Daniel and Lesa Schilling are just nice people. They're raising three little kids, in what some might call God's Country. Especially some who were also raised there.
In fact, I grew up around Daniel and Lesa (Duncan), in and around Edwards County. I always knew Daniel to be a hard-working hog farm boy - though that could describe a lot of the young guys in the county back then, before the hog crisis of '98 led a lot of local hog farmers out of the business. After they married, Daniel and Lesa began attending Lesa's home church – they same where my husband and I were married and which was also my Grandma's church. Gram passed away in 2005 so we don't get to that church as often, and therefore don't get to catch up with them as often as we'd like. But YAY for Facebook.
Today, Daniel and Lesa are parents to Nate, 7, Katie, 6, and Caleb, 4. They raise corn and soybeans with Daniel's parents, Jerry and Susan. And they also finish 11,000 hogs annually for The Maschoffs.
Lest you think that's a factory farm, Daniel has a thing or two to say. "We are putting very special care and thought into what eventually comes to you, the consumer, and we are paying close attention to animal husbandry, regardless of public perception that we are heartless animal factories."
So there. Daniel also points out what may be obvious to farm folks but is clearly less so to the non-farm population: "We’re just ordinary people, ordinary families just like them. We're trying to make a living and trying to raise a family. But as a farming family, it’s a family way of life and we have a huge responsibility to make sure we are good stewards of the ground and our livestock, both for our future families and the next generations of our ever-growing population. "
Daniel and Lesa remind me very much of the farm families I saw growing up: husband and wife working alongside each other, in every job, all day long. In their operation, Lesa handles the daily pig care, helps with vaccinations, loading and more, does the farm books, operates as chief gopher and chef during fieldwork and helps with big building projects. Like roofing. It's very much the way I grew up; Dad saw no problem with his daughter painting the barn roof or baling hay. Having grown up that way, I guess I figure that's just the way it should be.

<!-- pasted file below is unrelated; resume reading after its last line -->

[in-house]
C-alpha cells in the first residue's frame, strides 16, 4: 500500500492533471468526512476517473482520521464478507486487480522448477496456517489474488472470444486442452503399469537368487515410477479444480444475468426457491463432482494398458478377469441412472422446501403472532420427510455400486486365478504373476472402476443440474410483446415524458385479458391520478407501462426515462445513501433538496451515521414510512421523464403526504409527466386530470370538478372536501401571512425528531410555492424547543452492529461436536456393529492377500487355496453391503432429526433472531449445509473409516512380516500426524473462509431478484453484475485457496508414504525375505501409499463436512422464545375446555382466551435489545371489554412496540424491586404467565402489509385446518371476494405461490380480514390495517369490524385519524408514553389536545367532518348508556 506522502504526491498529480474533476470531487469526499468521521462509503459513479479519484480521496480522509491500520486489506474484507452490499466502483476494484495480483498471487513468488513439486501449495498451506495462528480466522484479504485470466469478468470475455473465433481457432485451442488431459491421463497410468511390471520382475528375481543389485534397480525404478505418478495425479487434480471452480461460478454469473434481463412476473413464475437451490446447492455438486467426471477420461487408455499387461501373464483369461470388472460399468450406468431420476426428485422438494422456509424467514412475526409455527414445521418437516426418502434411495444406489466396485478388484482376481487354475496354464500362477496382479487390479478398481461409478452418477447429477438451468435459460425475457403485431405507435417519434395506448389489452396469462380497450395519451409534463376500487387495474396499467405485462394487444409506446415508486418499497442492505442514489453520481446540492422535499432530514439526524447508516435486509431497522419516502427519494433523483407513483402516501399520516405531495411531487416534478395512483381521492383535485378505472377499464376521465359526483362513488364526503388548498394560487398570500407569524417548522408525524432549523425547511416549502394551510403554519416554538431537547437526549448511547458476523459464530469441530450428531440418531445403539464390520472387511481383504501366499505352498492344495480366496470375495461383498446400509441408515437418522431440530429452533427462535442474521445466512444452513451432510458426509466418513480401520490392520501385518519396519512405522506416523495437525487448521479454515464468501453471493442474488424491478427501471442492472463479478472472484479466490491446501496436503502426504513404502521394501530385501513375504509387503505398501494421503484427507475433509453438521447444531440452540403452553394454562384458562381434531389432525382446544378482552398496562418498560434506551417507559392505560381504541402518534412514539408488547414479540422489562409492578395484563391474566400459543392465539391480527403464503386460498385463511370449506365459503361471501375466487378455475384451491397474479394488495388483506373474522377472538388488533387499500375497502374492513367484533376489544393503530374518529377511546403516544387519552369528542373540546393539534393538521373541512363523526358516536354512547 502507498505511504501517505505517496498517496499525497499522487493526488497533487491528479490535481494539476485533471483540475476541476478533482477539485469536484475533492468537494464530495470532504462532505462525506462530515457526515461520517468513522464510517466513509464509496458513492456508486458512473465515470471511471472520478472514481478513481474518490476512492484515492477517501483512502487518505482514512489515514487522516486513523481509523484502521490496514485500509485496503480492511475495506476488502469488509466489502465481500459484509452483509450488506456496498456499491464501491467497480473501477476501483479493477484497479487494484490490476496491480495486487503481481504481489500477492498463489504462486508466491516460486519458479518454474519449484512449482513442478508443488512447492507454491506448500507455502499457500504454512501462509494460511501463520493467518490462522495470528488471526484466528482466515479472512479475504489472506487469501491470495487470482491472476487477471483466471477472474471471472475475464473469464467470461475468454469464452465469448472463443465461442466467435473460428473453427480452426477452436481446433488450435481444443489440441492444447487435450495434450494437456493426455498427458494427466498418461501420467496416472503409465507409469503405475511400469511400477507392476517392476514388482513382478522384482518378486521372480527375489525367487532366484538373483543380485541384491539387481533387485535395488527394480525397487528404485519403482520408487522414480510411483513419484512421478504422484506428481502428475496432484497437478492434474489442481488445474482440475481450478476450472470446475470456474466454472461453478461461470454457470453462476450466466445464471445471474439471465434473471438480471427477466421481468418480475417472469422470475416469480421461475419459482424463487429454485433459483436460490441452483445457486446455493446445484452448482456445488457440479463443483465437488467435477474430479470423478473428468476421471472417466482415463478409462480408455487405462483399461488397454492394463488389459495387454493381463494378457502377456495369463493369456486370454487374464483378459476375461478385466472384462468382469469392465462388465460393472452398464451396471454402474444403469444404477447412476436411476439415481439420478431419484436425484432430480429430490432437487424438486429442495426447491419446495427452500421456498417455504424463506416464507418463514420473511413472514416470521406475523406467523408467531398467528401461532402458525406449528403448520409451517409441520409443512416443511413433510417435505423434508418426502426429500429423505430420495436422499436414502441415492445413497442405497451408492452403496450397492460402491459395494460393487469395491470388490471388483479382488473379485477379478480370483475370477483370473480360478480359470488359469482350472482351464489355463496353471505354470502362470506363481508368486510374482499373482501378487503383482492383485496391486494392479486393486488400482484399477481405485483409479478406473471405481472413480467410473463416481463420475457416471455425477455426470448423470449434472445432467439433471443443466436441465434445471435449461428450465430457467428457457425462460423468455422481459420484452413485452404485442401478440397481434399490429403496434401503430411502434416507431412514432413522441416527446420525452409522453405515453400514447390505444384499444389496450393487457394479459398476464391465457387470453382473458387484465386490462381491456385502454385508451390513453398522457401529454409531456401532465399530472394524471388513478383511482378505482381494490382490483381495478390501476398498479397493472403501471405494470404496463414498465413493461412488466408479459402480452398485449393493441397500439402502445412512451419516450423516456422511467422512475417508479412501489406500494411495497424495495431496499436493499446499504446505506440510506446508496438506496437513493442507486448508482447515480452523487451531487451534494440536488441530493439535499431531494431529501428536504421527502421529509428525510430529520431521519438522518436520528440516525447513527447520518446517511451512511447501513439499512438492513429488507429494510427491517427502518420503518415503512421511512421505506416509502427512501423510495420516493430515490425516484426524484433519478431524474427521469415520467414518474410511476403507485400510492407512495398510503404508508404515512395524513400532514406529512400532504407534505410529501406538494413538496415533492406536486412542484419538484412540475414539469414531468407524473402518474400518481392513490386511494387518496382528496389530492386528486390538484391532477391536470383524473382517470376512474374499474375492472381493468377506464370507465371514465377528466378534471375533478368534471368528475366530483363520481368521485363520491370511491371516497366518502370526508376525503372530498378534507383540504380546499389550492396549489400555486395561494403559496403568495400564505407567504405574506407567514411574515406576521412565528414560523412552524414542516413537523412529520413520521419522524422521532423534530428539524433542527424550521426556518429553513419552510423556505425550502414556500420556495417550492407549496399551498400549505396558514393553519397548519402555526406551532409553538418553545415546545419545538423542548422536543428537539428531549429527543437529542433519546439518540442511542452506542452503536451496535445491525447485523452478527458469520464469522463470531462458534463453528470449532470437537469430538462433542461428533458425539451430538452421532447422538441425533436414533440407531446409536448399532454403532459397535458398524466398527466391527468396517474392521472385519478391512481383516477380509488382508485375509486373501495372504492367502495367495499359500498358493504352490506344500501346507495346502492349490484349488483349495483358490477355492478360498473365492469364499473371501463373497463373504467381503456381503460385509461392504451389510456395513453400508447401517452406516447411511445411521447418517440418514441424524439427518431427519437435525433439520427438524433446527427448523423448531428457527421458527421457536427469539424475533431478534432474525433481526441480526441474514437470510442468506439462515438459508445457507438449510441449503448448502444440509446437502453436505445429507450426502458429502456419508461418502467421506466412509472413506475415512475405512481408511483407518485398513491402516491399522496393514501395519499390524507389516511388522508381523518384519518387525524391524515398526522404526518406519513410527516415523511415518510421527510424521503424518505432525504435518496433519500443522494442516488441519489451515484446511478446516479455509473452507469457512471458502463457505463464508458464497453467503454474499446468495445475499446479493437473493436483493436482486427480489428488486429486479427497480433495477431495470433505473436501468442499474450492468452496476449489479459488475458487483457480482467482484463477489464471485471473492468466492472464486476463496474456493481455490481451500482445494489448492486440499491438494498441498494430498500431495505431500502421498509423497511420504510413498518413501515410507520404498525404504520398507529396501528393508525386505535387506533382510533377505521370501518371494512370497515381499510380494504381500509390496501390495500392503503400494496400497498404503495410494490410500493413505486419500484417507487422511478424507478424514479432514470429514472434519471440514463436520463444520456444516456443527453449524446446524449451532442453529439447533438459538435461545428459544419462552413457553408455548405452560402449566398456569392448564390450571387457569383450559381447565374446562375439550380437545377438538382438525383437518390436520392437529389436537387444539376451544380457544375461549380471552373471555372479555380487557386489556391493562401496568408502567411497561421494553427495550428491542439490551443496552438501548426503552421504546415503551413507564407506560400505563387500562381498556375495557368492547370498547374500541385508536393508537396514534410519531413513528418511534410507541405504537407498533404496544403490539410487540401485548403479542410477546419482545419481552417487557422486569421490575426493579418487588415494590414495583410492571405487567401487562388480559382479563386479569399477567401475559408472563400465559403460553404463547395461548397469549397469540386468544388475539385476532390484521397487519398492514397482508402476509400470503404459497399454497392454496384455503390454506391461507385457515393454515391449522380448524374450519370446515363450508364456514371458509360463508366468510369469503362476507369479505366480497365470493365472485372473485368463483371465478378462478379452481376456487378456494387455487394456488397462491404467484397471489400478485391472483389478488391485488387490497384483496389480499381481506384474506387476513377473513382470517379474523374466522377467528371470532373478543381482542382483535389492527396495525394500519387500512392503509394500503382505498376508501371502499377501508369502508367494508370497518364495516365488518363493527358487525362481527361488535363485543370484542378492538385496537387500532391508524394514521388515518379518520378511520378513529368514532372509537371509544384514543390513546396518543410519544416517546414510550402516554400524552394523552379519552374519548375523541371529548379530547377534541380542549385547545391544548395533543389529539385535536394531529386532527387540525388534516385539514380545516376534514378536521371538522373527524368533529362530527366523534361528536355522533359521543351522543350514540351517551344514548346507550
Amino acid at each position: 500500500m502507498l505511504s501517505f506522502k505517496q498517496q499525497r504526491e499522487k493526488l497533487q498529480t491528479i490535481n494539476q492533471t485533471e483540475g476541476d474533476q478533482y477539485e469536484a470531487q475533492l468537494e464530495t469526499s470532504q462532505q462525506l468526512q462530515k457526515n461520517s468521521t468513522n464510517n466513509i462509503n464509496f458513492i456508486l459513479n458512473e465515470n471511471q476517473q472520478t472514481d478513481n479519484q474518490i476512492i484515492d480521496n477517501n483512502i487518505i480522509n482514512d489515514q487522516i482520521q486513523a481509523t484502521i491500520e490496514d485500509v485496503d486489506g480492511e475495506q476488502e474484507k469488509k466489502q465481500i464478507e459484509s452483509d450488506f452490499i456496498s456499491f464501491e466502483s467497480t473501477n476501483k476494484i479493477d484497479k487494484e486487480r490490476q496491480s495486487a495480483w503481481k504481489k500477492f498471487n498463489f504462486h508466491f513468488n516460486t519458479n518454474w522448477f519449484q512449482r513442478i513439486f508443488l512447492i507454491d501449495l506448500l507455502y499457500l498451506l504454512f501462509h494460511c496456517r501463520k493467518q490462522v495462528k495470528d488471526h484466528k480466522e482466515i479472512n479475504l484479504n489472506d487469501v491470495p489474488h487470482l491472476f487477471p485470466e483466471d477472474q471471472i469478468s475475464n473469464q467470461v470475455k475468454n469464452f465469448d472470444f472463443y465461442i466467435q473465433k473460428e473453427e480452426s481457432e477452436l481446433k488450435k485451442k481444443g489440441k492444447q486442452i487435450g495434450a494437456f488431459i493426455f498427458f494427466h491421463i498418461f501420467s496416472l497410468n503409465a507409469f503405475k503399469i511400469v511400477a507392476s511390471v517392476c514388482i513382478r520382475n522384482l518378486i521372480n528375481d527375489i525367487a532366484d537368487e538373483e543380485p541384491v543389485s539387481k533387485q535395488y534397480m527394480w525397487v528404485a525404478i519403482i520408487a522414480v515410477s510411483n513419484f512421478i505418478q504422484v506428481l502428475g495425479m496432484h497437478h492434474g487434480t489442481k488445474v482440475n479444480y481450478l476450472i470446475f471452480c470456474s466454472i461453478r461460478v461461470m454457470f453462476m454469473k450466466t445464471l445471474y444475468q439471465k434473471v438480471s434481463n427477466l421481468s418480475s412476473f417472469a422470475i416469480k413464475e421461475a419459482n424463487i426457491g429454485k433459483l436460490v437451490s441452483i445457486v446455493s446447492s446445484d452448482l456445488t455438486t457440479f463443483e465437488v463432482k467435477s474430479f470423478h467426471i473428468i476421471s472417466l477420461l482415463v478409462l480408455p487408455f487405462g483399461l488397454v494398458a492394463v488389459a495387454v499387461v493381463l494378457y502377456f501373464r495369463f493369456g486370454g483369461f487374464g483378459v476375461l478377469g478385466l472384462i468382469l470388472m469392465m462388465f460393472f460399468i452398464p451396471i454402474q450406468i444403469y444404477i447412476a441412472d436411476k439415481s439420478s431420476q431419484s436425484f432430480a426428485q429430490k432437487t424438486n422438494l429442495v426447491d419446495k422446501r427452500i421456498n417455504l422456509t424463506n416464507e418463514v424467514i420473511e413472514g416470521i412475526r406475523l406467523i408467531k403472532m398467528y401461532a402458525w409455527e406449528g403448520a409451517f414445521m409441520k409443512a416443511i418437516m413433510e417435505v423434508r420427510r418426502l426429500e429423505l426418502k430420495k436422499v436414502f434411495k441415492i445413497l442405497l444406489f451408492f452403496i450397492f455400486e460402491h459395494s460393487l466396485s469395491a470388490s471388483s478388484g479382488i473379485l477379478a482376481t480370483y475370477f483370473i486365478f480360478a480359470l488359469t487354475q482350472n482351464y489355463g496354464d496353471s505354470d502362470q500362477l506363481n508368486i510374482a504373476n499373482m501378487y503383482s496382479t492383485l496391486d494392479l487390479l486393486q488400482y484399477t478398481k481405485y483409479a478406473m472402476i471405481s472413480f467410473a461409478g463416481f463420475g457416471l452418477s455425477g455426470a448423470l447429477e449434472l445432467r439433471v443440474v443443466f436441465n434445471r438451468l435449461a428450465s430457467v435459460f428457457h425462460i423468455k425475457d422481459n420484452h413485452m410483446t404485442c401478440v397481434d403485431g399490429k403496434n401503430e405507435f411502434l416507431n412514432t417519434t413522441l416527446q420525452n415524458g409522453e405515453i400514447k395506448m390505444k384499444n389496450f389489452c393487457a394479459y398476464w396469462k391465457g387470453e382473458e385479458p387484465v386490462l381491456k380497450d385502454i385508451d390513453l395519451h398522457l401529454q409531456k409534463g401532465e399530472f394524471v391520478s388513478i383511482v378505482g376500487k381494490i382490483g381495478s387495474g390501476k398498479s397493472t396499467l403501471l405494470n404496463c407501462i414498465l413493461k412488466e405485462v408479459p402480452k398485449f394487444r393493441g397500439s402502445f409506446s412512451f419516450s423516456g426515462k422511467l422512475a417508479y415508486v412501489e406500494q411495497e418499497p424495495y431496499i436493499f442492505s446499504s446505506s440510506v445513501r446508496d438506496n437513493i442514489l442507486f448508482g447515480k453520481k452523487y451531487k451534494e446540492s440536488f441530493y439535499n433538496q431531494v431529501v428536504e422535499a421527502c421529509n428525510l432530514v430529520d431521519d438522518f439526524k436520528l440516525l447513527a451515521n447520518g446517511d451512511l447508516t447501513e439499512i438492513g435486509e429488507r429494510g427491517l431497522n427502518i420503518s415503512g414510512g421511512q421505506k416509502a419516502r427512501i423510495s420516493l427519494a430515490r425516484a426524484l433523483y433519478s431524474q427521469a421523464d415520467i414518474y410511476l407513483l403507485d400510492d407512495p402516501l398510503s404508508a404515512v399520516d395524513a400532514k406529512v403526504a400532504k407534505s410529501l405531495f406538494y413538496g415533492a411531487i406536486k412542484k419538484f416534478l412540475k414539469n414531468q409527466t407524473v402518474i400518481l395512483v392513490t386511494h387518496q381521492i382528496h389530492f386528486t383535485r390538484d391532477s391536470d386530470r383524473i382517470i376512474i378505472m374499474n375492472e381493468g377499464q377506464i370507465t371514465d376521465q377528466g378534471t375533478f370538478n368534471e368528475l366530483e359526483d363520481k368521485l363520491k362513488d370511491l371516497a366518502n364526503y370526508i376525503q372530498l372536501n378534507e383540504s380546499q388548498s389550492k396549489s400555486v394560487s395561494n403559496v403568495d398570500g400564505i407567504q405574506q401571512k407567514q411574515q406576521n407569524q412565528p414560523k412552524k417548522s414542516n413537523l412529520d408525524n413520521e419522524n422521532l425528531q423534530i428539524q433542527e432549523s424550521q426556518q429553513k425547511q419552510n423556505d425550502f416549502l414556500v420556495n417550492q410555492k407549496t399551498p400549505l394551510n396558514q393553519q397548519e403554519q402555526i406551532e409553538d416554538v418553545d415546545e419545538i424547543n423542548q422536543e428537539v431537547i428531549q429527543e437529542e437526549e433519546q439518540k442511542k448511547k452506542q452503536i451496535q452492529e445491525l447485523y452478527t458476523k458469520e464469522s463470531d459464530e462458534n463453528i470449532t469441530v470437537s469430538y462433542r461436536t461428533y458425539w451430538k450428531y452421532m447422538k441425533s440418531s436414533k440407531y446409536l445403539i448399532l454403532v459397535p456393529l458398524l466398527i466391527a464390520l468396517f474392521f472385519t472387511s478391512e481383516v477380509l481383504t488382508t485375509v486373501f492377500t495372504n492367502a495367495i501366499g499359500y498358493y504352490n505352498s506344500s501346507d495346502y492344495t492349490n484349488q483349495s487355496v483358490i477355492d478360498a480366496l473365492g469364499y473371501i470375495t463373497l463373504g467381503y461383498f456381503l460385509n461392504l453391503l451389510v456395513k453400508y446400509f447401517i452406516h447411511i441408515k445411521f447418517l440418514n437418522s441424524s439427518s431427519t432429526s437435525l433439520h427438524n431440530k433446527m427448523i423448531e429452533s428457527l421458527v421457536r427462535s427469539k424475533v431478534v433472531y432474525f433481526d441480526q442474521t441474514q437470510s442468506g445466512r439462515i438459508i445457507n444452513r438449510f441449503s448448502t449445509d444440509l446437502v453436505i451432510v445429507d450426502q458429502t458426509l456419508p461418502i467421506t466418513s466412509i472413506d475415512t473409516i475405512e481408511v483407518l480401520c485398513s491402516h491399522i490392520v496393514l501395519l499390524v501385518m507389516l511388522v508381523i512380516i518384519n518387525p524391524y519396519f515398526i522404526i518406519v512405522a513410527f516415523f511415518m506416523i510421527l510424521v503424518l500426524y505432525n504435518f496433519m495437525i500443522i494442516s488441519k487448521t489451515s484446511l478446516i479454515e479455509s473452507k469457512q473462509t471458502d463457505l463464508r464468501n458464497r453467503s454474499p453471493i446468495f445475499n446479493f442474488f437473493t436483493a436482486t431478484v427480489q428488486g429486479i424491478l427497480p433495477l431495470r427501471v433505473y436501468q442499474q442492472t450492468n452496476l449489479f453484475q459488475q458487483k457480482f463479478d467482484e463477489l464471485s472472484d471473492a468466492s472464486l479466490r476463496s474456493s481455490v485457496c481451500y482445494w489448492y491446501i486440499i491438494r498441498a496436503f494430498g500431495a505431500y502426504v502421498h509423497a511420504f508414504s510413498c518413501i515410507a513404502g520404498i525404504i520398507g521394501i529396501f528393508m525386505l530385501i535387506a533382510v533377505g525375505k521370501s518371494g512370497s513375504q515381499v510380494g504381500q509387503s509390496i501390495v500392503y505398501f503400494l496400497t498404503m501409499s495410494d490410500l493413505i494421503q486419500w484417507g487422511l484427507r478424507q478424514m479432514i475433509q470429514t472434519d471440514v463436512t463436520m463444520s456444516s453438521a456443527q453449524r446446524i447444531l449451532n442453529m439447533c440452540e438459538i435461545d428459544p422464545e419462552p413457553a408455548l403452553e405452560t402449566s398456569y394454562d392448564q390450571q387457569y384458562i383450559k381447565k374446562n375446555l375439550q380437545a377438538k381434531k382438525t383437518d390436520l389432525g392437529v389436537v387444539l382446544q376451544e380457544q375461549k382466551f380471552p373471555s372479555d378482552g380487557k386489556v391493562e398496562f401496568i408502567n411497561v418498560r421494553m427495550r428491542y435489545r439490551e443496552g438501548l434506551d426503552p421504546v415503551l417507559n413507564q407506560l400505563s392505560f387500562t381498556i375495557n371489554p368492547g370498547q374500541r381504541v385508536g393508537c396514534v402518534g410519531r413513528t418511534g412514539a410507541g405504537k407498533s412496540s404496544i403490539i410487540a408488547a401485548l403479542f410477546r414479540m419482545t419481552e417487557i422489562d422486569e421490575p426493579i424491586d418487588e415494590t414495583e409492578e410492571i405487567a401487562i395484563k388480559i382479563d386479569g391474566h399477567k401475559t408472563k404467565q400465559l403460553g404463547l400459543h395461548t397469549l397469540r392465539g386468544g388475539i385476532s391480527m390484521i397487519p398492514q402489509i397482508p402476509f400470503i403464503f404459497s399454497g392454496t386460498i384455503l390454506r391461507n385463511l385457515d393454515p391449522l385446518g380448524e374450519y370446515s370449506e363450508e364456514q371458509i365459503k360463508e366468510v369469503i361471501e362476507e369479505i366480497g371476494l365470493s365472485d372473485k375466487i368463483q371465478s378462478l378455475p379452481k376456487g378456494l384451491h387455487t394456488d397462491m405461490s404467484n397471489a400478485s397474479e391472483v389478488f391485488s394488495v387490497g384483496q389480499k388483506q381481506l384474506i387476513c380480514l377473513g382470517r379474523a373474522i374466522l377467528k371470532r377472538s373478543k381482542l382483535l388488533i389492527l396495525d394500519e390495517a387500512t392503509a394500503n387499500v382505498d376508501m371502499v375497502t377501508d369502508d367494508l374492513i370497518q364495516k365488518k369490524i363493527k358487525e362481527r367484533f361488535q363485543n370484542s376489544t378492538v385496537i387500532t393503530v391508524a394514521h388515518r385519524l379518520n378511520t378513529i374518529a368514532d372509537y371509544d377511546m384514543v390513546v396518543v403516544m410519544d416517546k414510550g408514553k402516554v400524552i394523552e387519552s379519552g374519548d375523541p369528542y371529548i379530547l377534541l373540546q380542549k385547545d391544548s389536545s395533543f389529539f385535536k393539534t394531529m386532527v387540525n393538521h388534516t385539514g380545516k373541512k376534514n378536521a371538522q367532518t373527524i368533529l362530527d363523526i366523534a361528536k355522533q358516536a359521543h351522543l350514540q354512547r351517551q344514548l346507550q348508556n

And what has this Illinois farm family learned? I share this list from Lesa, who so perfectly captures what life on the farm has taught them:
1. I have learned how to prepare a meal at the drop of a hat and preserve it for hours on end until the "help" can finally get here. And you never know who might be the extra persons at the table.
2. If you drive really fast on a parts run, you can almost be in two places at once.
3. There IS an art to pressure washing hog buildings, holding your mouth just right all day long so you don't eat, well, you know.
4. If the combine is rolling smoke, my car really can handle flying across a field of corn stalks.
5. Some people like their sandwiches hot, some like them cold, and some don't care as long as it's edible.
6. If you're scared of heights, don't marry a farmer who likes to build really, really tall sheds.
7. Daniel's name on my caller ID could mean ANYTHING.
8. It really is possible to not only have your in-laws visit once in awhile, but to actually work with them on a regular basis and still like each other. (Well, I think they still like me.)
9. Even after much reminding, my husband still seems to forget that not everyone (meaning me, the female) can leave the job site and be ready to roll into town looking presentable in 10 minutes.
10. Waking up each day not knowing for sure what will happen is possible for the girl who likes to schedule EVERY MOMENT.
11. The words from my Katie, “I wanna be a pig farmer when I grow up, just like you,” smell wonderfully sweet to me despite how much they might “stink” to everyone else.
12. Retirement does not scare me because it will actually look a lot like every other day, only I won’t be quite so tired from all the work alongside my husband, just all the play.
13. There’s nothing to warm my heart more than watching my family be a real family: living together, eating meals together and working together daily for a common passion.
14. There are days that the only reason I made it through was because I have a big God who loves me, helping me hang on to Hope.
30 Days of Farm & Families
Day 1: The Webels
Day 2: The Mies Family
Day 3: The Thomases
Day 4: The Stewarts
Day 5: The Weavers
Day 6: The Hawkinsons
Day 7: The Kortes
Day 8: The Walters